When the Jets traded quarterback Sam Darnold to Carolina Monday, the package of draft picks they received was better than some thought possible.
Joe Douglas strikes again. In an offseason in which he’s already improved the talent among either side of the ball, the Jets general manager outdid himself this week.
In the wake of the likely selection of BYU quarterback Zach Wilson at No. 2 overall later this month, the organization ultimately sent Sam Darnold to the Carolina Panthers. In return for the 2018 first-round quarterback, the Jets received a 2021 sixth-round pick as well as 2022 second- and fourth-rounders.
Sure, at face value, it might not look great. Darnold for a sixth-rounder this year? Wasn’t ESPN’s Adam Schefter saying just a few months ago he could go for a late first-rounder? Didn’t some believe he could’ve gone for a 2021 second- or third-round selection, or potentially both?
Yes, that was the case. But taking everything into consideration, it’s amazing Douglas was able to pull this off.
Trading Darnold was simply a must
It was basically assumed the Jets were going to select a quarterback at No. 2 overall. That’s sort of been a healthy narrative for some time. Douglas didn’t draft Darnold back in 2018 and the organization seemingly needed to undergo a full restart after a two-win 2020 season and the hire of head coach Robert Saleh this offseason — taking a quarterback in the first round always made sense.
Given the “draft a quarterback” route is the one the Jets chose, it’s clear they had to trade Darnold, despite reports saying it was possible they could keep him and still select a rookie at that position.
Thus, given the Jets’ legitimate need to send him elsewhere, prospective trade suitors could’ve carried a ton of leverage and given up less than they originally would’ve.
The lack of possible landing spots
That brings us to our next point: the potential suitors — of which there were eventually only a few.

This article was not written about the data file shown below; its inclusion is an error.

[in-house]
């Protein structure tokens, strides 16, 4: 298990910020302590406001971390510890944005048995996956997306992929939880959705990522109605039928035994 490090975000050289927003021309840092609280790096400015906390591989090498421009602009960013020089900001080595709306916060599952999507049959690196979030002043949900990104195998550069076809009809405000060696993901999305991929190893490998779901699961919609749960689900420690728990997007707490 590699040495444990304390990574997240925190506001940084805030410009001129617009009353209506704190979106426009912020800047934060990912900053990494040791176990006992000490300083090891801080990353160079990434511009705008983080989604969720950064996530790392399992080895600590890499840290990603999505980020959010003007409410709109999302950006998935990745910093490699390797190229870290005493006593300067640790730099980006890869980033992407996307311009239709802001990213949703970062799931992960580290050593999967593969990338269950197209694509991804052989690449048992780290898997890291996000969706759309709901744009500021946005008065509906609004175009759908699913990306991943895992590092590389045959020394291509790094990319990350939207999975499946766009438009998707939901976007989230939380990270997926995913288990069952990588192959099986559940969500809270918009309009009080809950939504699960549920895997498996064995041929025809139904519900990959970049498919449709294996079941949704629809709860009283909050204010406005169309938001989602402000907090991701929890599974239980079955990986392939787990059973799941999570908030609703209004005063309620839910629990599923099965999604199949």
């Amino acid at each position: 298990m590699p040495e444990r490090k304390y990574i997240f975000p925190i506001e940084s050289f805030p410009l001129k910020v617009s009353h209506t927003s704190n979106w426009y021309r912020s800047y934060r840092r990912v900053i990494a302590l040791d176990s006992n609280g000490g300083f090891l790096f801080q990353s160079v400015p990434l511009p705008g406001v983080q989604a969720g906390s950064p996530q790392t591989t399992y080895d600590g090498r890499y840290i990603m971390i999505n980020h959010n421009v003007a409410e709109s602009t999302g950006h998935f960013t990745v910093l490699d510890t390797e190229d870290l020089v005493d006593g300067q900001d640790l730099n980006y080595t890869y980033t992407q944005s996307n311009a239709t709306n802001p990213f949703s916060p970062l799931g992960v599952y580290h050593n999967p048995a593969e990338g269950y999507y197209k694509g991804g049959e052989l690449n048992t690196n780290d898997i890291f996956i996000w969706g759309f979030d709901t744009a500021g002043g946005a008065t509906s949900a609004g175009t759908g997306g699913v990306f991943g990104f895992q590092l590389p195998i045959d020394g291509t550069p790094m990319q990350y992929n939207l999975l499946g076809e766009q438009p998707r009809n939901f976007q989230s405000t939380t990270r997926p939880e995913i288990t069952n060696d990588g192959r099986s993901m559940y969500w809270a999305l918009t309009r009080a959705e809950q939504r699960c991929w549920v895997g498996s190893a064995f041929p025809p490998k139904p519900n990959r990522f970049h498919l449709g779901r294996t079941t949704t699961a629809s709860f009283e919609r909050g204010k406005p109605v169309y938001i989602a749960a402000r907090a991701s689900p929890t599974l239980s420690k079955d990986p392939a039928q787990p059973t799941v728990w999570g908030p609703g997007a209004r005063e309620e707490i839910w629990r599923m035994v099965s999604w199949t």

While the Panthers obviously landed him, the Broncos were reportedly in the mix as well, according to Connor Hughes of The Athletic.
Indianapolis could’ve once found itself in the conversation prior to the trade for Carson Wentz. The same goes for Chicago and Washington before the respective acquisitions of Andy Dalton and Ryan Fitzpatrick. The Steelers were another potential landing spot until they announced that Ben Roethlisberger would be returning for year 18.
The market for Darnold’s services diminished as the offseason progressed, to the point where a legitimate bidding war between teams wasn’t exactly realistic.
Darnold’s on-field issues
Simply speaking, Sam’s play over the course of three seasons just hasn’t been all too intriguing. You could make the argument that he didn’t possess a significant level of assistance around him in Florham Park — and that’s true, he didn’t.
But regardless, the numbers weren’t eye-opening for a guy who was a recent third overall draft pick and supposed to arguably be the franchise’s top signal-caller since Joe Namath.
He dealt with injuries — never playing in all 16 games through three seasons.
He never cracked the 20-touchdown-pass threshold, notching a career-high 19 in 2019.
His career-high passer rating for a season was just 84.3.
And from 2019 to 2020, Darnold regressed in rating, completion percentage, yards per attempt, and yards per game. He additionally appeared in a career-low 12 games this past season — not ideal when the best trait for a starting quarterback is availability.
Douglas still gets it done
But through it all; through the sheer possibility of drafting a rookie, diminishing market, and tough sell that was Darnold’s on-field play, Joe Douglas somehow snagged a trio of picks, all of which will increase the organization’s collection of selections over the next two drafts to a noteworthy 21.
The sixth-round selection for this year could be used on a depth piece, possibly on the offensive line or in the secondary. The needs in next year’s draft remain to be revealed, but regardless, nailing an early Day 2 and/or Day 3 pick could work wonders for a rebuilding franchise.